Last week, a California Appellate Court ruled that criminal charges of threatening violence against a crime victim could be brought against an amateur rapper who posted a video on Facebook rapping about killing the rape victims of his incarcerated crewmember. While the appellate ruling was procedural in nature, the decision allows state prosecutors to try the Defendant for violating the specific provision of the California Penal Code that aims to protect crime victims.
On September 13, 2013, Defendant posted a video on a Facebook page created for his rap persona, “Lil A,” that showed him rapping his song “Moment for Life Remix.” He dedicated the song to his “homie Shane,” a friend of his whom was serving a one-year jail sentence for two counts of unlawful sex with a minor. Those counts were plead down to after a time spent bullying and sexually harassing two girls at his school, both of whom ended up leaving the school citing depression and social anxiety caused by the torment. The lyrics to Defendant’s song can be read in full in the opinion, but they accused the girls of “snitching” and threatened that Defendant would hunt the girls down, kill them, and hang their heads from the wall like a deer.
After one of the girls saw the video on Defendant’s Facebook, she informed the authorities and police officers arrested him. Following a preliminary exam, the magistrate judge found that there was no “willful threat” to use force against the victims and dismissed the complaint. On appeal, the State argued that the relevant Penal Code provision does not require specific intent, but just a general intent to intimidate a crime victim. The appellate court noted the very low threshold for charges to move past a preliminary examination, and reversed, holding that there were enough undisputed facts that a reasonable listener could find that Defendant’s words constituted a true threat.
California law regarding Penal Code § 140 defines true threat much like federal, constitutional law does. The California Supreme Court case People v. Lowery defined a true threat under § 140 as “threatening statements that a reasonable listener would understand, in light of the context and surrounding circumstances, to constitute a true threat, namely, a serious expression of an intent to commit an act of unlawful violence, rather than an expression of jest or frustration.” 52 Cal. 4th 419, 427 (Cal. 2011). The key determination is context: a jury will have to look at all of the factors in play—the Defendant’s relationship to the victims, the fact that the speech took place on social media, Defendant’s rap persona, etc.—and decide whether or not Defendant was truly threatening the girls.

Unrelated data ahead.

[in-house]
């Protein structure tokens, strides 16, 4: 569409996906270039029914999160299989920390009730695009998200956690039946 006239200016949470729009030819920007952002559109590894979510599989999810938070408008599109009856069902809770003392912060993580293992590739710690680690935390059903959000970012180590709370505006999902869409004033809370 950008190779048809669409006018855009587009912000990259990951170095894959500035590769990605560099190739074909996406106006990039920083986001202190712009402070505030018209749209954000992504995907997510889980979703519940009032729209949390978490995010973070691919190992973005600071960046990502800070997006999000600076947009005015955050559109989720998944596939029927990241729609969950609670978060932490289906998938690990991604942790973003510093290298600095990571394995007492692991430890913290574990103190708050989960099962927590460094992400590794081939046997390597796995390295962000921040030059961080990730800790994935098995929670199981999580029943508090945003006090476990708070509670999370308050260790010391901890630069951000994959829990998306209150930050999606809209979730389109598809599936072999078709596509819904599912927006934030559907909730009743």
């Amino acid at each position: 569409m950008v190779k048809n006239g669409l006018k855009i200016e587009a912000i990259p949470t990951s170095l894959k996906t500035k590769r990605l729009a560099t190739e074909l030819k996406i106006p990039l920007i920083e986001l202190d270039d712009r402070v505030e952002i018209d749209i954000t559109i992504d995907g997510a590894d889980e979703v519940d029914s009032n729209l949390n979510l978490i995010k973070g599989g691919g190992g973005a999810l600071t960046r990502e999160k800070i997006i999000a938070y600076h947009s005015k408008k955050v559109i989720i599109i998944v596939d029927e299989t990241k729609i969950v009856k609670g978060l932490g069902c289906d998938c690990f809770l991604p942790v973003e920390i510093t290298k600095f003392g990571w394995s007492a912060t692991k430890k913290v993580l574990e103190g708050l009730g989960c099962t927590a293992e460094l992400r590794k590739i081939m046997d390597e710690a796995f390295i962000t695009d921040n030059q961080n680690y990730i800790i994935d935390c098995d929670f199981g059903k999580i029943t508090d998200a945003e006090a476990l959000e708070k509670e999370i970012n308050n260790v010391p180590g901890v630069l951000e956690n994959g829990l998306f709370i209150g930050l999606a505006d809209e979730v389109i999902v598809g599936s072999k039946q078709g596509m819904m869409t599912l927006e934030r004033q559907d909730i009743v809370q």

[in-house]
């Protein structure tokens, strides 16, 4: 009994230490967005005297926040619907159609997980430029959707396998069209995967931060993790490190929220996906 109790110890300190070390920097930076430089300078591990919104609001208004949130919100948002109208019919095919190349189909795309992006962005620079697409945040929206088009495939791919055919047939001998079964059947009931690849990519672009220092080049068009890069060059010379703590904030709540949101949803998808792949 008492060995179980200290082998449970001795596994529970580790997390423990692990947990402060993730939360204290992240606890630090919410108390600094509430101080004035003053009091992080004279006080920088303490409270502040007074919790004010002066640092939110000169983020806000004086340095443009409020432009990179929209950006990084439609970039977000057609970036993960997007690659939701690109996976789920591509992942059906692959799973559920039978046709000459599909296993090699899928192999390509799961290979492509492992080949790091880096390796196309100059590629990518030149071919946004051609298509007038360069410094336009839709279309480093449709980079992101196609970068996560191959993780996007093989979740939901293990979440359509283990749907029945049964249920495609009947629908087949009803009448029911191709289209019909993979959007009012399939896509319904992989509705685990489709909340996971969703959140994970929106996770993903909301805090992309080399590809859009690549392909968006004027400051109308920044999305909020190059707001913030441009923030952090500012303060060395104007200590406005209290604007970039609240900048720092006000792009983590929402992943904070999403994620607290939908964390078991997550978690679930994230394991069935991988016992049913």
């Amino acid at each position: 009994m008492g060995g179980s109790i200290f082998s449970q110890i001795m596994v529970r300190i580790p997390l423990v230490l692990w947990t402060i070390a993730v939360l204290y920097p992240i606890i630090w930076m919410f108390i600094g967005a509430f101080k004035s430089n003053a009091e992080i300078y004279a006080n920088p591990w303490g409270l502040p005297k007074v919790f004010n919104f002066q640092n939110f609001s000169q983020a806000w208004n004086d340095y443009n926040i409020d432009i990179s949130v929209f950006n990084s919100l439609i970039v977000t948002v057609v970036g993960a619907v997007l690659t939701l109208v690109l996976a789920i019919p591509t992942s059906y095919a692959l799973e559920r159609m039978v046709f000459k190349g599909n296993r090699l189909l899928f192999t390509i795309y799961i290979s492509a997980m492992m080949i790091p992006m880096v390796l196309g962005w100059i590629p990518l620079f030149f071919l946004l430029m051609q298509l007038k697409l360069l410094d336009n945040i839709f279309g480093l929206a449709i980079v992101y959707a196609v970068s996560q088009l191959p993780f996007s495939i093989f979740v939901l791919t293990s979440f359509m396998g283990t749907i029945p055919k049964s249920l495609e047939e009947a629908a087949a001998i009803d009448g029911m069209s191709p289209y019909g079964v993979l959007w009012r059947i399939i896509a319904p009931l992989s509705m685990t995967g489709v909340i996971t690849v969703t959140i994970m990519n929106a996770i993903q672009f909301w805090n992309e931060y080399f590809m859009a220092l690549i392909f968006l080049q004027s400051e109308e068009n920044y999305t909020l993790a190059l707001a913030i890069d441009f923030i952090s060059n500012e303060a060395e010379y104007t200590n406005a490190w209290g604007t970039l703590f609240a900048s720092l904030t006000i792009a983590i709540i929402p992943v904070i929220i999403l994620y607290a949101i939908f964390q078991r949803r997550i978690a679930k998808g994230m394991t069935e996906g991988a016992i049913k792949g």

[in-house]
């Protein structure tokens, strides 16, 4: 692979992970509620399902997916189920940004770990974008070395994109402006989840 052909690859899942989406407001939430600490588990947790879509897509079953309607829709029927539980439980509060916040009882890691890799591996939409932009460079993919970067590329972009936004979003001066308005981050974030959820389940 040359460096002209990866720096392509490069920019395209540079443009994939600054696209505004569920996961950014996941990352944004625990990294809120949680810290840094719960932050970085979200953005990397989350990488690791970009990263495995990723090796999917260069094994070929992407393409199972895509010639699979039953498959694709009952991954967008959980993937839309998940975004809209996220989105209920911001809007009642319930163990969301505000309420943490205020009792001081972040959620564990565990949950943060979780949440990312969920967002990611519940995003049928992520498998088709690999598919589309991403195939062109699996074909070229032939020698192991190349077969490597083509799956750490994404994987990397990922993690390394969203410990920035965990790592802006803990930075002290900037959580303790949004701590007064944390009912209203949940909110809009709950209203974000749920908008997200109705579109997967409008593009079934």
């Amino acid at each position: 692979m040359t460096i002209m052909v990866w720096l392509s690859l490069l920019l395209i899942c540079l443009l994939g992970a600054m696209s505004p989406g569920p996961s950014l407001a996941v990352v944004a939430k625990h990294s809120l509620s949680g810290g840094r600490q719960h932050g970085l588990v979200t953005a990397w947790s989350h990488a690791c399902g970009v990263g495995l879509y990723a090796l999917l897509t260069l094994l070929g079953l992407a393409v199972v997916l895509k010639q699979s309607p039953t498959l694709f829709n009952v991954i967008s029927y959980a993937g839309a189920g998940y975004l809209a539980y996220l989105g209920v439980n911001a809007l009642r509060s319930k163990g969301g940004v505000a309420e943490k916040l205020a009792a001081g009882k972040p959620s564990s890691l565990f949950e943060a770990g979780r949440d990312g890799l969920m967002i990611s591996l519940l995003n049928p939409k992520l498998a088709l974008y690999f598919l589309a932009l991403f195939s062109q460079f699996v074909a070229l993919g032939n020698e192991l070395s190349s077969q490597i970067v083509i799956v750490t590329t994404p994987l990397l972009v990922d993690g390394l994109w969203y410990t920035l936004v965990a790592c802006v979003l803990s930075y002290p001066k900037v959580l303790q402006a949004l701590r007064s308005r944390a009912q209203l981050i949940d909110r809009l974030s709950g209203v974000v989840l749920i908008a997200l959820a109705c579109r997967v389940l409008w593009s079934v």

If a jury does find the video constituted a true threat under California law, this case could have the potential to make its way to the Ninth Circuit on appeal, and possibly even the Supreme Court of the United States, due to its First Amendment implications. The Supreme Court has heard similar cases in the past, including in Elonis v. United States, which focused on Facebook threats made by an ex-husband to his estranged wife and featured Chief Justice John Roberts quoting the rapper Eminem in oral arguments. What was a fun Internet story at the time could have some serious meaning in Defendant’s case, as the Chief Justice of the Supreme Court of United States implied that both rap music and social media create contexts that soften threatening and malicious speech. Justice Samuel Alito disagreed, but the Court found in favor of the Defendant.
While the Elonis decision was not a substantive decision with regard to true threats, it does hint at what the Court may do in the future. In Defendant’s case, it is possible that the combination of a rap persona and the fact the speech was posted on social media will remove his vulgar language from the true threat category. But that is for a jury, and possibly an appellate court, to decide.
For now, Defendant’s case will move forward, and the role First Amendment law will play in the Internet Age will hopefully get a bit more clear.
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 The lower court had thrown out the complaint holding that the First Amendment protected Defendant’s speech. The Second Appellate District in California reversed, holding that a trier-of-fact must (i.e., a jury) must decide whether or not Defendant’s words constituted a “true threat,” which would remove the words from protected speech.
 Cal. Penal Code § 140.
 The case focused on jury instructions, and its actual holding was that a federal law criminalizing threats made over the Internet required the finding of a “true threat,” not the more lenient negligence standard imputed by the Third Circuit.